Reviewing all of Plaintiff's filings, the Court finds it impossible to divine what Plaintiff is alleging by way of an actual legal claim. His complaint and later filings consist of phrases strung together in a haphazard and incomprehensible manner. The Court can piece together that Plaintiff is complaining about entry into his apartment without permission; being spied on; being the recipient of some sort of long-lasting injection; and being evicted from his apartment. With respect to this last issue, he included a handwritten letter from someone - presumably a landlord - telling him to seek mental-health treatment or face eviction due to a series of disturbances. Plaintiff also filed some medical records (some nearly ten years old) from the Erlanger Hospital Emergency Department where he was treated for asthma, headache, and the after-effects of being "tased" by local law enforcement.

Even reading the facts favorably toward Plaintiff, the Court cannot discern how the allegations could state any plausible claim. On that basis alone, this case should be dismissed.

The Court also has a duty to determine whether it has subject matter jurisdiction to adjudicate an action. Campanella v. Commerce Exch. Bank, 137 F.3d 885, 890 (6th Cir. 1998) ("[I]t is beyond question that federal courts have a continuing obligation to inquire into the basis of subject-matter jurisdiction to satisfy themselves that jurisdiction to entertain an action exists.") The party seeking to bring a case into federal court carries the burden of establishing diversity jurisdiction. Coyne v. Am. Tobacco Co., 183 F.3d 488, 493 (6th Cir. 1999).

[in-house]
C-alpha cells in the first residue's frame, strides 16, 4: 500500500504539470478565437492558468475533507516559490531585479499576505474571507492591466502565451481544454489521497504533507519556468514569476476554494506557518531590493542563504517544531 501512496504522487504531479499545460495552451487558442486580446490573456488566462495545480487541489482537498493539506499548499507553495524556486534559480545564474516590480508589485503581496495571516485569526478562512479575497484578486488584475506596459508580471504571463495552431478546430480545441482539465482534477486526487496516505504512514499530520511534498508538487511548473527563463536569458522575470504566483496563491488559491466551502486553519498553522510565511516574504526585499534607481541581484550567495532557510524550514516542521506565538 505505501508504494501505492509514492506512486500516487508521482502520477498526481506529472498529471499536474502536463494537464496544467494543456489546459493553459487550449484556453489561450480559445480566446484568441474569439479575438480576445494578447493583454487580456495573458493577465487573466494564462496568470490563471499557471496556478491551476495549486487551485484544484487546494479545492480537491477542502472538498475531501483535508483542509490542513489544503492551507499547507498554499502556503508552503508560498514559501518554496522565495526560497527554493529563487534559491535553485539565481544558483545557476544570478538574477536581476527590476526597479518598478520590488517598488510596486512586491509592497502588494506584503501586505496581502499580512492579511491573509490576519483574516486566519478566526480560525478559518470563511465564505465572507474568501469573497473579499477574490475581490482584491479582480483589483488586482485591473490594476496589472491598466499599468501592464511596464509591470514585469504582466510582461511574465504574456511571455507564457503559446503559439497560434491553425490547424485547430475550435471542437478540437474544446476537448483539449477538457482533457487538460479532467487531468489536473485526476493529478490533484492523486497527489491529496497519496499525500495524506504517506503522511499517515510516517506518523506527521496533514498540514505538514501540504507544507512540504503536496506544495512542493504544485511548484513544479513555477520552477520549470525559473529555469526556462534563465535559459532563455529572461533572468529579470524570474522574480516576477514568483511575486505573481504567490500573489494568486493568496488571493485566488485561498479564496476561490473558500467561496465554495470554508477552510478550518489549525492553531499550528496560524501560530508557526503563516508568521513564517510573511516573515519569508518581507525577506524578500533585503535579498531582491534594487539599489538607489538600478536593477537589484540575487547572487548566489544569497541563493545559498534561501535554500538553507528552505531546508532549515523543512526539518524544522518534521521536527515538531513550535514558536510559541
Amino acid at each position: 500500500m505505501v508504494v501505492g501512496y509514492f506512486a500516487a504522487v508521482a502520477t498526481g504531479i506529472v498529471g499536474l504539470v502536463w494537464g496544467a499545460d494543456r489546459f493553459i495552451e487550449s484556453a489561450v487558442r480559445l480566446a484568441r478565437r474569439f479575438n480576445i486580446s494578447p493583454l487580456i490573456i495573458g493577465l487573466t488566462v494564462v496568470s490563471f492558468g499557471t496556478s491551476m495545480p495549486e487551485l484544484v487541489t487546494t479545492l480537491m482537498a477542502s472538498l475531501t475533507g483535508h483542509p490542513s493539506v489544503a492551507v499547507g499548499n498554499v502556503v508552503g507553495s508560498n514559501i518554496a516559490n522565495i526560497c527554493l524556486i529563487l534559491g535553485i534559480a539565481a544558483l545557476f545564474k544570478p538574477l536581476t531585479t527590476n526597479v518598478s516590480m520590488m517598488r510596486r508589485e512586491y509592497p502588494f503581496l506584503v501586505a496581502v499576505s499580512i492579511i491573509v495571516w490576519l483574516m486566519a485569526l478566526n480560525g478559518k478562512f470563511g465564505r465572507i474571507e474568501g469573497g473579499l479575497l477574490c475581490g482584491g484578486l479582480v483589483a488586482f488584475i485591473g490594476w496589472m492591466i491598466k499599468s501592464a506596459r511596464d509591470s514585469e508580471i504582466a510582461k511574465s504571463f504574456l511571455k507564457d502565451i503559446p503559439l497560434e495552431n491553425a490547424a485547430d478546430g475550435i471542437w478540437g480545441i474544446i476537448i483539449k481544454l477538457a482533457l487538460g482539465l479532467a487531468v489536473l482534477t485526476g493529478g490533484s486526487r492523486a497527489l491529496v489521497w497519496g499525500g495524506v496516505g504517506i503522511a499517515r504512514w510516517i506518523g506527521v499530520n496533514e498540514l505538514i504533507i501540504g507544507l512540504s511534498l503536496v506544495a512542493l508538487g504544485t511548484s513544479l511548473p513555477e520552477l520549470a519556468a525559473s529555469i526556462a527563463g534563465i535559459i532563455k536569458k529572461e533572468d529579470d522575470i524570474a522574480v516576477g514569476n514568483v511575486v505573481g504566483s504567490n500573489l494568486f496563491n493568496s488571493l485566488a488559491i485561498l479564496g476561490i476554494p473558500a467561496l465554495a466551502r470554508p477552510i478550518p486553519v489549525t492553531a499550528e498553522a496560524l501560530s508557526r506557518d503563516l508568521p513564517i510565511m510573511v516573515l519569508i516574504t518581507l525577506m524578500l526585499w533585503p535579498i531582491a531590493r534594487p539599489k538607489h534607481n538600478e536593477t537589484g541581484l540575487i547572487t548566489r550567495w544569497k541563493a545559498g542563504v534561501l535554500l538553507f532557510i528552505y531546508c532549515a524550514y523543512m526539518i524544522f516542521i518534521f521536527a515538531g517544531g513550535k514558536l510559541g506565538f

To establish original jurisdiction through diversity of citizenship, the amount in controversy must exceed $75,000 and the parties must be citizens of different states. 28 U.S.C. § 1332(a). Federal diversity jurisdiction requires complete diversity - no defendant may be a citizen of the same state as any plaintiff. See Owen Equip. & Erection Co. v. Kroger, 437 U.S. 365, 373-74 (1978); Gray v. Bush, 628 F.3d 779, 783 (6th Cir. 2010). Here, the complaint fails to establish that the Plaintiff and Defendant are citizens of different states. The complaint thus fails to establish diversity of citizenship that would confer subject-matter jurisdiction.

Alternatively, to establish jurisdiction on the basis of a federal question, the action must arise under "the Constitution, laws, or treaties of the United States." 28 U.S.C. § 1331. There is nothing in the complaint to indicate that this action arises under "the Constitution, laws, or treaties of the United States." In point of fact, the Court is unable to determine what sort of claim Plaintiff is attempting to assert against The Johnson Mental Health Center. Thus, the complaint also fails to establish subject matter jurisdiction on the basis of a federal question.

"[F]ederal courts are courts of limited jurisdiction, possessing only that power authorized by the Constitution and statute." Hudson v. Coleman, 347 F.3d 138, 141 (6th Cir. 2003) (citations omitted). The complaint does not contain the requisite jurisdictional statement setting forth the basis on which this Court has subject matter jurisdiction in this case.

III. Conclusion

For the reasons stated herein, it is RECOMMENDED that this action be DISMISSED and that the application for in forma pauperis status be DENIED as moot.

Any objections to this Report and Recommendation must be served and filed within fourteen (14) days after service of a copy of this recommended disposition on the objecting party. Such objections must conform to the requirements of Rule 72(b). Failure to file objections within the time specified waives the right to appeal the District Court's order. Thomas v. Arn, 474 U.S. 149 (1985). The district court need not provide de novo review where objections to this report and recommendation are frivolous, conclusive and general. Mira v. Marshall, 806 F.2d 636 (6th Cir. 1986). Only specific objections are reserved for appellate review. Smith v. Detroit Fed'n of Teachers, 829 F.2d 1370 (6th Cir. 1987). --------


/s/ Christopher H . Steger